While Mailer is still pugnacious, it’s hard to imagine a novelist, even a heavyweight champion, writing such a masterpiece of bring-it-on bravado in today’s literary scene, where more punches are pulled than landed. When Dale Peck lambasted virtually every writer he reviewed in the pages of The New Republic a few years ago, he became the object of intense, almost anthropological scrutiny, as if harsh criticism were a pathology rather than a sign of a healthy literary culture.
At their best, literary feuds show something at stake beyond personal vanity. At their worst, feuders can become like so many gorillas, pounding on their chests and marking their territory in the literary jungle. (Literary feuding generally seems to be a men’s sport — with the notable exception of Mary McCarthy and Lillian Hellman, whose longstanding feud ended only with Hellman’s death; interviewed on “The Dick Cavett Show” in the late ’70s, McCarthy said of Hellman that “every word she says is a lie, including ‘and’ and ‘the.’ ”)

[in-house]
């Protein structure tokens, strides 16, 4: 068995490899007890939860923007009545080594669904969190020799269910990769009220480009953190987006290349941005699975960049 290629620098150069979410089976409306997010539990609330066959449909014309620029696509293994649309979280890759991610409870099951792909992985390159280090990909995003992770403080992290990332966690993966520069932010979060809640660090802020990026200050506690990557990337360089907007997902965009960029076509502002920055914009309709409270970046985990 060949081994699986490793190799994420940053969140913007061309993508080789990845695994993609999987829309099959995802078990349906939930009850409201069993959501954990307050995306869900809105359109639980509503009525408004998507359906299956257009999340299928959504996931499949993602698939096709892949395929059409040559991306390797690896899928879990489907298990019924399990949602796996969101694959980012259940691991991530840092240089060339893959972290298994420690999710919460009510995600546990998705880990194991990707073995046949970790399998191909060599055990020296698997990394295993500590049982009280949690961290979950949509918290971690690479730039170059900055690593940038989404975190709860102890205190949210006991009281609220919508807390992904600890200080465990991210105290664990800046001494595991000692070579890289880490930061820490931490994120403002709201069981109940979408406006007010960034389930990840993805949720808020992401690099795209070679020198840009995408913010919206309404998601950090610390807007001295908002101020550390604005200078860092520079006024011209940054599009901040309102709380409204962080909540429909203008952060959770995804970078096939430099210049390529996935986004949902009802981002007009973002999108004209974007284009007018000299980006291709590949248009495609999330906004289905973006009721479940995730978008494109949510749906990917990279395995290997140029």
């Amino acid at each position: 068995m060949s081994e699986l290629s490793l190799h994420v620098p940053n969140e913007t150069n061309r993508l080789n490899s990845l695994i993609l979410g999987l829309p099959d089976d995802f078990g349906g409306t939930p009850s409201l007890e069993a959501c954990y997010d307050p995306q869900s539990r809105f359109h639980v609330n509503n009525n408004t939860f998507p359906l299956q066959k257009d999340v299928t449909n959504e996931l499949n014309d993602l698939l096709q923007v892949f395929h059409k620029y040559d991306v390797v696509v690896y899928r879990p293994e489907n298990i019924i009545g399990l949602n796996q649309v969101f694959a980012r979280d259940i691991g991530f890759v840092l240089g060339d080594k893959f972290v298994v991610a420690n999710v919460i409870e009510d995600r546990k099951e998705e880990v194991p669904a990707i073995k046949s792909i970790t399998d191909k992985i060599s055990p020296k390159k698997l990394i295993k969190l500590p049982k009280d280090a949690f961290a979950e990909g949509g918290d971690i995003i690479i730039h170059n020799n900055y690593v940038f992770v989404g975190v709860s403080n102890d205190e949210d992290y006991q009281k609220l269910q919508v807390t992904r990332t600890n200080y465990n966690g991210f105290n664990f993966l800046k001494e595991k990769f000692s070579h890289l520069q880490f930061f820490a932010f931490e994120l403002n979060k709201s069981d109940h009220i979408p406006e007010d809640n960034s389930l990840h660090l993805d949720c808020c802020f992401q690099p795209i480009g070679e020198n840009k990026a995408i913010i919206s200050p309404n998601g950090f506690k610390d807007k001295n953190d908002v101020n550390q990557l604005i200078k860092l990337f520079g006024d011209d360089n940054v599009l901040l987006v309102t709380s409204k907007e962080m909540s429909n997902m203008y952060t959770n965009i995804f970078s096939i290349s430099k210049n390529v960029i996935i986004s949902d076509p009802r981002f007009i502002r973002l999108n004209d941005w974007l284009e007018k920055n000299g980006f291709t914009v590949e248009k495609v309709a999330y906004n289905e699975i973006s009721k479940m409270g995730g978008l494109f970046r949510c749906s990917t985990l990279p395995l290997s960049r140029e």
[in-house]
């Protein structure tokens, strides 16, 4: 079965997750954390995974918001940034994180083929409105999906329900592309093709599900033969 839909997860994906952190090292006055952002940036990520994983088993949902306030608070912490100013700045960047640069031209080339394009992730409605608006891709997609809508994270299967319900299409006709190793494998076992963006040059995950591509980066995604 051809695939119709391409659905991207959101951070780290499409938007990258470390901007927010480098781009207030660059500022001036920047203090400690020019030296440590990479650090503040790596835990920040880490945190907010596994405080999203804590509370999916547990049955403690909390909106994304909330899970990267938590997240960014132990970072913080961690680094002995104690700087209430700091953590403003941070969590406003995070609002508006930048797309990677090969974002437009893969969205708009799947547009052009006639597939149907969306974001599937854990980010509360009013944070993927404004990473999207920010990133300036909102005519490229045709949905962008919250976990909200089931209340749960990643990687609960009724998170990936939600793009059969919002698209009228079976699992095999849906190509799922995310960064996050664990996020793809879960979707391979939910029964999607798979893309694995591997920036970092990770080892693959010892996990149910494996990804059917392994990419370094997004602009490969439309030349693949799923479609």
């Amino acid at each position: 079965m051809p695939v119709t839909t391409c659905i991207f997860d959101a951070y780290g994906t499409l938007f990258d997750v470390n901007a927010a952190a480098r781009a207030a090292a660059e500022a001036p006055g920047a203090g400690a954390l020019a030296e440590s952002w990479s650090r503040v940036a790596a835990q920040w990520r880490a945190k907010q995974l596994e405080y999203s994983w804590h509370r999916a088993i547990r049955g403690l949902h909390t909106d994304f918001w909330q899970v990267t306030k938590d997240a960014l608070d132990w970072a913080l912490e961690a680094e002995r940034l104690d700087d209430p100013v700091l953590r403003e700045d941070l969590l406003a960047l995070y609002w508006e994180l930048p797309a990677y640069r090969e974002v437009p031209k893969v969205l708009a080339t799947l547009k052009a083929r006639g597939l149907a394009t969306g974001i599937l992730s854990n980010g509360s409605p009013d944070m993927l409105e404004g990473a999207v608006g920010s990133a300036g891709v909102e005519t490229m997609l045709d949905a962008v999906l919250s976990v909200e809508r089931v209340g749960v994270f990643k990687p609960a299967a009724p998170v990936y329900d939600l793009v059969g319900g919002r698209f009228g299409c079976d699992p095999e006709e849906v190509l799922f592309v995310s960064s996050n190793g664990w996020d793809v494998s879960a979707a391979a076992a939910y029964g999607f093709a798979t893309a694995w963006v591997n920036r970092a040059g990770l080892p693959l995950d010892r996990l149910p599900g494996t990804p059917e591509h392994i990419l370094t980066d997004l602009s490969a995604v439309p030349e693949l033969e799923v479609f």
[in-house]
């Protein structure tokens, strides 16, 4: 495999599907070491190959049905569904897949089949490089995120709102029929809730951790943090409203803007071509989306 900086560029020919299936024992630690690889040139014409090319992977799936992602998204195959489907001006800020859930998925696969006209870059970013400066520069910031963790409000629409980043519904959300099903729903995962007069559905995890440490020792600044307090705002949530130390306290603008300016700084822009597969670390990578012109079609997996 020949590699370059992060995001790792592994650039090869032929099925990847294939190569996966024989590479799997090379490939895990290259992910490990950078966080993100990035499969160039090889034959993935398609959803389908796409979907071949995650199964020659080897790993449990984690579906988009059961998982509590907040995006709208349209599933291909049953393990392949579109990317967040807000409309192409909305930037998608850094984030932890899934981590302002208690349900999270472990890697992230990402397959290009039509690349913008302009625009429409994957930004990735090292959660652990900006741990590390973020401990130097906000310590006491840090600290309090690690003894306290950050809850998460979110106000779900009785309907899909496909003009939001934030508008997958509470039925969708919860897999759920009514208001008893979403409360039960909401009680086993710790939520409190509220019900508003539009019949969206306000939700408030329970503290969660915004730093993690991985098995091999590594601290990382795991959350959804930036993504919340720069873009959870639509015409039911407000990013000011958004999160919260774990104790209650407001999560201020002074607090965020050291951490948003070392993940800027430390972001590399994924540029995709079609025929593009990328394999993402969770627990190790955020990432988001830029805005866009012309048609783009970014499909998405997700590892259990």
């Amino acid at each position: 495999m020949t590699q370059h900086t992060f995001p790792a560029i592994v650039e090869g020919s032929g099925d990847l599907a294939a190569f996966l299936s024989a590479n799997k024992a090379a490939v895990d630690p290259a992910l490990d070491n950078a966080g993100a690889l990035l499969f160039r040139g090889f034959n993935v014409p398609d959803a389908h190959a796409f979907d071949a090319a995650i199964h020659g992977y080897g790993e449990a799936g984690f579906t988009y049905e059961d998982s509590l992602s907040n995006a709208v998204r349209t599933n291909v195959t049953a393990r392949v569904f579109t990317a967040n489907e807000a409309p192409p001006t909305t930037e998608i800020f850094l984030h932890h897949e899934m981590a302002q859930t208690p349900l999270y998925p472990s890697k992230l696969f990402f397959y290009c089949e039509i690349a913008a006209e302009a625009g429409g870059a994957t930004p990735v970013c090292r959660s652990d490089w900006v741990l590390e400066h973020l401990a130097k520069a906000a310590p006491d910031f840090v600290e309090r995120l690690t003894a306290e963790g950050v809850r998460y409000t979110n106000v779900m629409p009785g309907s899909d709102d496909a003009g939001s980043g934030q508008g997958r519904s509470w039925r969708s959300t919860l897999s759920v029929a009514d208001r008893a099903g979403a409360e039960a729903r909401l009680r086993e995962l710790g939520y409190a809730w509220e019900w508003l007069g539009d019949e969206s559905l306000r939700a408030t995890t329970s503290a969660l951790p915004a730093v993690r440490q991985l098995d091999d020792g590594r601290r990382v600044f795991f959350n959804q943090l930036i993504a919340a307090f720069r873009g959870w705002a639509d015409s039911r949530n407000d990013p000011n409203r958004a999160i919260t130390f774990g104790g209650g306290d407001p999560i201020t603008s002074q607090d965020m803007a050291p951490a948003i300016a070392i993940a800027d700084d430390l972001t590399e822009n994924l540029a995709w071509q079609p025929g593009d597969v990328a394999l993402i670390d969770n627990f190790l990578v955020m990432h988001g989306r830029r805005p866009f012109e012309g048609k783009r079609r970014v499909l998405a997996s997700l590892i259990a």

I've decided the problem with literary feuds here in Canada is that most often at least one of the parties involved doesn't realise they're fighting.